New Development of Public Administration

Date01 December 1999
Publication Date01 December 1999
DOI10.1177/0020852399654007
AuthorDeoram Sing
SubjectArticles
New Development of Public Administration
Developing a public sector ethos in South Africa
Deoram Sing
The election of the post-apartheid Government in April 1994 made it imperative
to start immediately with the transforming of the state as well as political
governance and public administration from an autocratic, authoritative and regu-
latory paradigm to a paradigm based on constitutionalism, human development, a
rights culture, democratic accountability and a professional ethos in the public
sector. The formal development of codes of ethics and codes of conduct is con-
sidered by the South African Government as a significant strategy to transform
the attitudes of parliamentarians, political executives and public servants towards
a more professional democratic ethos. The Constitution of the Republic of South
Africa, 1996 which is the supreme law of the land acknowledges public adminis-
tration as a facet of the national life of South Africans. An entire chapter of the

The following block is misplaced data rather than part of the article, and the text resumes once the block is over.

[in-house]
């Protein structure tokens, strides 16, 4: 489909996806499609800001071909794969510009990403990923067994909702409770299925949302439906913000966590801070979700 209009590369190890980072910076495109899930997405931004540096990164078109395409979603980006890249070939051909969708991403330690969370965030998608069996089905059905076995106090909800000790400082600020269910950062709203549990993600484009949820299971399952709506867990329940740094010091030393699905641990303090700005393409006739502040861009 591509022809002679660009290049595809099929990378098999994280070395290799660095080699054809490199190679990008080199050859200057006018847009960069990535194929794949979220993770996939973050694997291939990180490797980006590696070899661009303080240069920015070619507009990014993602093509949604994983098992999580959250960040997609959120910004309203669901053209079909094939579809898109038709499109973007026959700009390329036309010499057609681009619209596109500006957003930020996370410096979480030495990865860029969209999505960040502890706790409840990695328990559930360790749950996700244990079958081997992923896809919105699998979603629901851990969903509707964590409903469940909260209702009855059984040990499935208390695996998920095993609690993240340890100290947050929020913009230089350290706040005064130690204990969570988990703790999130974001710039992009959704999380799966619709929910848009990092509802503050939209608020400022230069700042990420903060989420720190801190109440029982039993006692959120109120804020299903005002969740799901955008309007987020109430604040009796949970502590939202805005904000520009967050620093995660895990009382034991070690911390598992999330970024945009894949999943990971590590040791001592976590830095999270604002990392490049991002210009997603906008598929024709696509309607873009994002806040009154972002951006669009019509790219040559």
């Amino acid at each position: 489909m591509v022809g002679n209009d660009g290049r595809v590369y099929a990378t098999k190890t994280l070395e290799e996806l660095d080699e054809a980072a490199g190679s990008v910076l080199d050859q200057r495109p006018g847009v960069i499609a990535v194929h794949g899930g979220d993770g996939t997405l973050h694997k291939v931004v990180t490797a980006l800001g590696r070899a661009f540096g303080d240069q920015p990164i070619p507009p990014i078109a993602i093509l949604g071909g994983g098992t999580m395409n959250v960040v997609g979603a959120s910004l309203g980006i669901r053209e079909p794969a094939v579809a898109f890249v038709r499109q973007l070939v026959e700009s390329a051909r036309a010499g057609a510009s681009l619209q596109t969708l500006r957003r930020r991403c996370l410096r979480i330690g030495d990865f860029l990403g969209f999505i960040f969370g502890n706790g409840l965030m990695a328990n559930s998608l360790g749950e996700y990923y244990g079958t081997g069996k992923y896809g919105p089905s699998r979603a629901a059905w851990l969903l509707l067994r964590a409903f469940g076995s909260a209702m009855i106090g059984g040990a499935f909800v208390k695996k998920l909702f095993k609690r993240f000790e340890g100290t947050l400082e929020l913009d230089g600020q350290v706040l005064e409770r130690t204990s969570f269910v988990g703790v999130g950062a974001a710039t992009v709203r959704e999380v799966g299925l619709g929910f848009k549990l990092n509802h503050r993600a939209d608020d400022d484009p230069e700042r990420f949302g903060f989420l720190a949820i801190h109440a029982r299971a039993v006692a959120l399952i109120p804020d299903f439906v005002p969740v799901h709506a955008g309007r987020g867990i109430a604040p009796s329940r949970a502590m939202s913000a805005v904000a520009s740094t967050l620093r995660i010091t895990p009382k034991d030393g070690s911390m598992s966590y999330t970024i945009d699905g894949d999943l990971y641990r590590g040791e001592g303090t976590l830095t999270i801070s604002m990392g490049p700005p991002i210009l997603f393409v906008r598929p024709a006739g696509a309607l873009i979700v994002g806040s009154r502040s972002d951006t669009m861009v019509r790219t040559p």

Constitution is devoted to public administration. It stipulates certain basic values
and principles which must govern public administration. The promotion and
maintenance of a high level of ethical behaviour in public life is one of the
stipulations.
In February 1997 a code of conduct for parliamentarians, which was approved
by the Parliament, came into effect. The main stipulations relate to preventing
parliamentarians from taking any improper profit or advantage from being
elected representatives. A further stipulation is that parliamentarians disclose all
financial interests in a Register of Members’ Interests. An accountability and
control mechanism is also built into the code. A Committee on Members’
Interests is empowered to supervise the Register and report to Parliament and
recommend sanctions for breaches of the code. The fundamental principle under-
lying the code is that public representatives must make decisions solely in the
people’s interest and that the disclosure of private financial interests reinforces
the principle that there is nothing effectively private in the public life of a public
representative. While there is an increase in the number of members making dis-
closures there is concern about inadequate disclosure. Civil society and con-
stituents have also been urged to study the Register and report doubts about the
truthfulness of the contents to the Registrar.
The political executive at the national sphere of government comprises the
International Review of Administrative Sciences [0020–8523(199912)65:4]
Copyright © 1999 IIAS. SAGE Publications (London, Thousand Oaks, CA and New
Delhi), Vol.65 (1999), 597–600; 010610
03_IRAS65/4articles 11/11/99 11:05 am Page 597

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